- Is it an invention or re-invention? Hats off to you inventors out there, but I strongly prefer an existing market to creating one from scratch. The companies whose equity I covet didn’t build anything NEW, they just built something BETTER (Google, Facebook, Apple, Amazon, Craigslist, eBay, Zynga etc). In short, the first mover advantage is a crock of shit (most of the time).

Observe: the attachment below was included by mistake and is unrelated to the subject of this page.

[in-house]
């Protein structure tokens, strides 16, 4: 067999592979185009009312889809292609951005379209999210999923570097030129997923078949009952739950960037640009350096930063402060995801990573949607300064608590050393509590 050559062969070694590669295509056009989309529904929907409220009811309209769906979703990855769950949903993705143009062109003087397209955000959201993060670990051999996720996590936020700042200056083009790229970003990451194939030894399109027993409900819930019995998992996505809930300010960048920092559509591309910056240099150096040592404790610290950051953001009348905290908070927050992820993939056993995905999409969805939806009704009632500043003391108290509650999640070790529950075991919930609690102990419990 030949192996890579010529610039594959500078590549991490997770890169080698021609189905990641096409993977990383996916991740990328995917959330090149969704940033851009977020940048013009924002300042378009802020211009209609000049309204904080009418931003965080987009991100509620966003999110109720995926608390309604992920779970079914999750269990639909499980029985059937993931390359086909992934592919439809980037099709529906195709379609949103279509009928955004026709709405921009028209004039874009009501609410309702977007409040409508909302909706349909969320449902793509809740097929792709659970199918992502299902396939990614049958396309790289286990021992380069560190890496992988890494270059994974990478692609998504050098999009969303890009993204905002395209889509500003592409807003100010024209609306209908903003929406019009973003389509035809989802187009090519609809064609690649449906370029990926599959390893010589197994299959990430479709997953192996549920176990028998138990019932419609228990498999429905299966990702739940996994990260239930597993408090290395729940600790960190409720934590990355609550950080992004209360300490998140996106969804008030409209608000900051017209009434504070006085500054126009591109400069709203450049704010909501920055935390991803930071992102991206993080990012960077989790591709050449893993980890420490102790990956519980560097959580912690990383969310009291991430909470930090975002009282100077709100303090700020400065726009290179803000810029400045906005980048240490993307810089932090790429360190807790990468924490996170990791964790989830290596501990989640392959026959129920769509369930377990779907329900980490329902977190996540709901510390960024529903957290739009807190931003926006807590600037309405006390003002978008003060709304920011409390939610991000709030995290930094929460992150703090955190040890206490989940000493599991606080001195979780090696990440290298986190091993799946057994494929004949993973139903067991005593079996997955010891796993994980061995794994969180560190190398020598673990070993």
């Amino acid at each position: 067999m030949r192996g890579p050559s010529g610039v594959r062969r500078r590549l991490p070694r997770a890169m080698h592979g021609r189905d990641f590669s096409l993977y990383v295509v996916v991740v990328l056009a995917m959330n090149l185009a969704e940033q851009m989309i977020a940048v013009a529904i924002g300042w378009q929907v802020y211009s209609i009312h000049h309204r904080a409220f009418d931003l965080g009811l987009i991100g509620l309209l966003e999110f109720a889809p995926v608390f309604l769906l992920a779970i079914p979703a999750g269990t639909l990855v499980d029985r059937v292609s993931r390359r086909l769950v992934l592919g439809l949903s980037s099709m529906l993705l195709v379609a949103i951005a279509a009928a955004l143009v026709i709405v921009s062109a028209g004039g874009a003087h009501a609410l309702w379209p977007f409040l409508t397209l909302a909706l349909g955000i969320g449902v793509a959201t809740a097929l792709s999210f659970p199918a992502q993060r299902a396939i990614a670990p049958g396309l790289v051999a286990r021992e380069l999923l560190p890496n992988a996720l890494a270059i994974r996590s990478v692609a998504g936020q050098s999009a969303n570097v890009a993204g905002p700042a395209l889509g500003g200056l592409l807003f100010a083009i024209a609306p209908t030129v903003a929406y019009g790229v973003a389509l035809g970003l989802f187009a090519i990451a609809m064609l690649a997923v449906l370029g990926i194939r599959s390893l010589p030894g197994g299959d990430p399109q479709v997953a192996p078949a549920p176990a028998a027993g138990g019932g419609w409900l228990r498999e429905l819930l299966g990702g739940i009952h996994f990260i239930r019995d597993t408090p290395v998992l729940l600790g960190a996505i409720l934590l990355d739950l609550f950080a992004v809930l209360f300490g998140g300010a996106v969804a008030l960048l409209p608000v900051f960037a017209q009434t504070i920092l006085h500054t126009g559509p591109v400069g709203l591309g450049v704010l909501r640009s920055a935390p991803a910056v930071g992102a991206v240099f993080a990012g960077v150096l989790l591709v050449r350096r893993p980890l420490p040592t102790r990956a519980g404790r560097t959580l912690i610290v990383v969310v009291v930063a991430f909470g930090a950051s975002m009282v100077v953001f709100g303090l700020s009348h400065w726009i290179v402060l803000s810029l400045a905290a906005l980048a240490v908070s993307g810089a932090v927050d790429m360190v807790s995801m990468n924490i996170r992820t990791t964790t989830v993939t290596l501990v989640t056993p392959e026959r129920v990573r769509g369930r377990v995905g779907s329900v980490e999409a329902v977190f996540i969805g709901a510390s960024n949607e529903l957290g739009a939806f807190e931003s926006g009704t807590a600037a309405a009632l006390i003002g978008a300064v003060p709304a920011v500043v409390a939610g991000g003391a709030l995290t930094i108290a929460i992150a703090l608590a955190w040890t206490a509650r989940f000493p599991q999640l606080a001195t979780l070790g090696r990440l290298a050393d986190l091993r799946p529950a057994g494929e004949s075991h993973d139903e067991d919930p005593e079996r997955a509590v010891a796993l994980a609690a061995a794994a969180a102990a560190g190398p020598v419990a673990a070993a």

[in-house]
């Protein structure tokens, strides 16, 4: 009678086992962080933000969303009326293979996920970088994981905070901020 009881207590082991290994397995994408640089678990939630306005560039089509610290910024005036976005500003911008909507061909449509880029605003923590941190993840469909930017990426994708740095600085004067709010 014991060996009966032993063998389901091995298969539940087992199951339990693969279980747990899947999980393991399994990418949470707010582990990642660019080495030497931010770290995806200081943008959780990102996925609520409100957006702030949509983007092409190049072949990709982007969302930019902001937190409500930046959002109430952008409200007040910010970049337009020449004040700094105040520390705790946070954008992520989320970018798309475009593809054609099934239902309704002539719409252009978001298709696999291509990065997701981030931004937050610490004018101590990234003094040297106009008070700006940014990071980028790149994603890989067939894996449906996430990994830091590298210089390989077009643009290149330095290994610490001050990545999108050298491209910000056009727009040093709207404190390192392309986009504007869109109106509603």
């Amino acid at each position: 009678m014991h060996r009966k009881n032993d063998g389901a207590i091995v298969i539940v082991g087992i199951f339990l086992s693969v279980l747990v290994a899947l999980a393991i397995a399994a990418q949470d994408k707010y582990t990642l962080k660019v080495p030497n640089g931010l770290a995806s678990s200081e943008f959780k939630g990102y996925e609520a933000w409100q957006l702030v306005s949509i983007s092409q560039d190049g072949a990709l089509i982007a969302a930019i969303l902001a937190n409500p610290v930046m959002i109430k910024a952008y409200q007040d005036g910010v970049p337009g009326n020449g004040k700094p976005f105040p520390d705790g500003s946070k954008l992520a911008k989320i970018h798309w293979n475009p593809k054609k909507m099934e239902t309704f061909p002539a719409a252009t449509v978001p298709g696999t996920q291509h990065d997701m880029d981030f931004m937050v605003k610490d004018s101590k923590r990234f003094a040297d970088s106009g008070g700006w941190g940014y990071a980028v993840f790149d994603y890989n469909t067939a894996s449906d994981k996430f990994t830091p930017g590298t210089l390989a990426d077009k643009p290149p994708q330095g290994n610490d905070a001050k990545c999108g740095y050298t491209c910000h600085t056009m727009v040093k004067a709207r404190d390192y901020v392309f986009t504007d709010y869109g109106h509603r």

- Is it worth talking about? Can you tell a story about the product that would make a blogger say, “Holy crap– I could write a story around that that would get tons of links, tweets, and comments?” One of my favorite products is Visual Website Optimizer (it’s a brilliant A/B testing tool). The founder (a great product designer who I’ve had a few conversations with) sent out a barrage of emails to major tech bloggers and heard nothing but crickets (he appealed to Hacker News readers for advice– I think the discussion is interesting). His fundamental problem is that he doesn’t have a story that will drive links/tweets/comments/pageviews– all of the metrics that pro-bloggers care about. Oftentimes, clever PR people can create a story out of something that has nothing to do with the product (see: 37Signals & Zappos), but it certainly helps a lot if your product is funny, controversial, unusually useful, or inherently exhibitionist.